This cohort of young adults provides an unparalleled opportunity to investigate associations of obesity and adverse health outcomes including cancer. Its large population of young adults is relatively representative for the underlying population in California. The availability of clinically assessed height and weight data for nearly 2,000,000 California members of the KP health system provides an outstanding basis for investigating the effects of weight class on health outcomes. In addition, there is substantial racial and ethnic diversity in this cohort, with a large proportion of Hispanics – about one-third of the cohort – and Asians – about 10%. The ability to link to various clinical and administrative databases including high-quality tumor registries, prescription medications, laboratory results, and diagnoses and procedures related to outpatient encounters or hospitalizations facilitates investigation of numerous outcomes of interest.
Health consequences of obesity may vary markedly by sex, race/ethnicity, and socioeconomic status. Whether variations in obesity are a principal reason for disparities in disease occurrence in young adults is unclear. Variations in disease occurrence in young adults have also been attributed to the lack of health insurance in this particular age group, with 40% lacking health insurance
[5, 6]. Another problem may be underinsurance, which includes electing coverage in plans with relatively low premiums but substantial copayments and high deductibles. A lack of health insurance or underinsurance may result in underutilization of health care services, and consequently, delayed or underdiagnosis of disease. This may bias results from epidemiological studies that do not take insurance status into account and lead to an underestimation of obesity-related risks. Current knowledge gaps of the health risks associated with obesity in young adults include: 1) lack of robust risk estimates for young adults, because most studies investigate adults of all ages without further stratification; 2) limited information on disparities and risk in subpopulations; and 3) lack of information on health outcomes with lower prevalence.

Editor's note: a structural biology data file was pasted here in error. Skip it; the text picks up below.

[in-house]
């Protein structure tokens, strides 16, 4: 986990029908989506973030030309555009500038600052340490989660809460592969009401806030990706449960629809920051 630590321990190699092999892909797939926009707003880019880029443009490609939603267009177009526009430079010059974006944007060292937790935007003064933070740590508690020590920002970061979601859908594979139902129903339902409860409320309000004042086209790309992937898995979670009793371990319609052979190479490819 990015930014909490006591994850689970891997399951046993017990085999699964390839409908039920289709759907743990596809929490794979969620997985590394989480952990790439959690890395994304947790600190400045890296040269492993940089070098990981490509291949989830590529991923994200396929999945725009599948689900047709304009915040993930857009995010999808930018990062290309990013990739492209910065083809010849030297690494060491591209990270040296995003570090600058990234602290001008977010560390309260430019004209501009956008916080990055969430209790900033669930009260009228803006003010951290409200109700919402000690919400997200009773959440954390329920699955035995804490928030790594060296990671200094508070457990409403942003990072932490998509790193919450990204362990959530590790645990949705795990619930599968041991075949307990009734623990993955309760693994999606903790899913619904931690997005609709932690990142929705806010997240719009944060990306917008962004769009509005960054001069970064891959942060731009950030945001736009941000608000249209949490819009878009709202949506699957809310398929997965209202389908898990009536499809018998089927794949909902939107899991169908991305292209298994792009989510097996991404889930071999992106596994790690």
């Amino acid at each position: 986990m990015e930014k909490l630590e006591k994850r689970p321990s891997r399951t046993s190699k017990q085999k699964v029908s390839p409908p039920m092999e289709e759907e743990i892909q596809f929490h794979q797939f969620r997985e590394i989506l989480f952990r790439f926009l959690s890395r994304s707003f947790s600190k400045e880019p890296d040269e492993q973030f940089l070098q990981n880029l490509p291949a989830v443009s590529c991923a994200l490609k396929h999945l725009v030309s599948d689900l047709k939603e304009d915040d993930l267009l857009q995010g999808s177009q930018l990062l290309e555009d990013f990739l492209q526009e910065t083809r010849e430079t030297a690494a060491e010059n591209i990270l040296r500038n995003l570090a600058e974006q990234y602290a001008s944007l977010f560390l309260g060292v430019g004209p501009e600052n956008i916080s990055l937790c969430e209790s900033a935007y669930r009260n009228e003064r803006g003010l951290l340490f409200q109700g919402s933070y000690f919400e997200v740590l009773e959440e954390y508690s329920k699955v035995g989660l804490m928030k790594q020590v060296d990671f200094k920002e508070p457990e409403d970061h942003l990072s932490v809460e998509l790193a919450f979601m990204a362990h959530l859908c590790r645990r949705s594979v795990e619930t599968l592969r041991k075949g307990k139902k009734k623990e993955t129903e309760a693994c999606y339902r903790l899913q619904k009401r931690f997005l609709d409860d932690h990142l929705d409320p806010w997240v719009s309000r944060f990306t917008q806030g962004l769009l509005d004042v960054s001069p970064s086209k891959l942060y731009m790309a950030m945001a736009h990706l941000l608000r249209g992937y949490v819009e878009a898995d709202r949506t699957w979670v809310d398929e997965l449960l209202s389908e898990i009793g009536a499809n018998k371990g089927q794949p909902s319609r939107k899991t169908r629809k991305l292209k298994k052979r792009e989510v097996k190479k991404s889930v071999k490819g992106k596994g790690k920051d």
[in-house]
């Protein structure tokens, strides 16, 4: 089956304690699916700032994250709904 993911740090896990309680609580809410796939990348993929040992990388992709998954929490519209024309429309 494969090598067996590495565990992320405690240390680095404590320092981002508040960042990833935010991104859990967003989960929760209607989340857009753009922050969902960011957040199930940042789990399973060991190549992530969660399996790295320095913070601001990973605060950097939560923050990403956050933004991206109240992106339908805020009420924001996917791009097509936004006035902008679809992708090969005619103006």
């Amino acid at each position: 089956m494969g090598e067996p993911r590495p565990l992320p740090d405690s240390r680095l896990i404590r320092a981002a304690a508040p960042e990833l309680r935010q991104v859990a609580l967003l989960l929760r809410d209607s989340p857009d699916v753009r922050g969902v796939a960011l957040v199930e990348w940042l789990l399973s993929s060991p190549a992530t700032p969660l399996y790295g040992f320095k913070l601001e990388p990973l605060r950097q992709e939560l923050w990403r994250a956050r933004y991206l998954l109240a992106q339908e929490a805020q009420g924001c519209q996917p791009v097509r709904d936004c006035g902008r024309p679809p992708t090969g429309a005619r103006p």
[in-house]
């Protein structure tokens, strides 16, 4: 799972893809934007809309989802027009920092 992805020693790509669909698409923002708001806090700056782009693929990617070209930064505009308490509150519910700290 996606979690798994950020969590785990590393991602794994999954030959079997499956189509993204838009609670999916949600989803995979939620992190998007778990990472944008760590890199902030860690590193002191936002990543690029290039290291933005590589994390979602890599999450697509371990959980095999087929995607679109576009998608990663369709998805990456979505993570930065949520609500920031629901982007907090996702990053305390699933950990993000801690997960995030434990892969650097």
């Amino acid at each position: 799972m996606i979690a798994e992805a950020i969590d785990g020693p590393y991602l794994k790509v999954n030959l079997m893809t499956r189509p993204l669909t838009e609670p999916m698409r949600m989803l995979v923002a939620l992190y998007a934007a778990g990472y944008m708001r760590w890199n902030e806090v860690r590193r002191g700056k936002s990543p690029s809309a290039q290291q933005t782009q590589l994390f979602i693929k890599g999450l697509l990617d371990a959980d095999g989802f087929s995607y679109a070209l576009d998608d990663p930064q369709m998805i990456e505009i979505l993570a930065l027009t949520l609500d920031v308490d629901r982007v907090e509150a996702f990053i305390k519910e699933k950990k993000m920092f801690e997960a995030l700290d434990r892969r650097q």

For this ongoing cohort study of young adults, the understanding of potential bias introduced by migration is crucial. The membership in KP, and therefore in the cohort, is dynamic, with individuals continuously joining and leaving the health plan. Retention rates in young adults are generally lower than in other age groups, likely due to the high rate of change in employment and family status in this age group. The current three-year retention rates for young adults who entered the cohort in 2007 is 68.4%, ranging from 58.1% in the youngest adults between 20.0 and 24.9 years of age to 75.6% in young adults between 25.0 and 29.9 years of age. These data suggest the feasibility of our study for medium-term health outcomes with an adequate length of follow-up based on sufficient membership retention rates. Future retention rates cannot be predicted accurately because of ongoing changes in health policy such as the Affordable Care Act; the interpretability of our results is limited to medium-term retention. However, we speculate that the expansion of health care to a larger population as planned in the Affordable Care Act would increase retention rates in this age group known for high rates of uninsured individuals
[5, 6]. The estimated membership retention is expected to increase slightly by combining KPSC and KPNC as members relocating from one health plan to another will continue to be available for follow-up.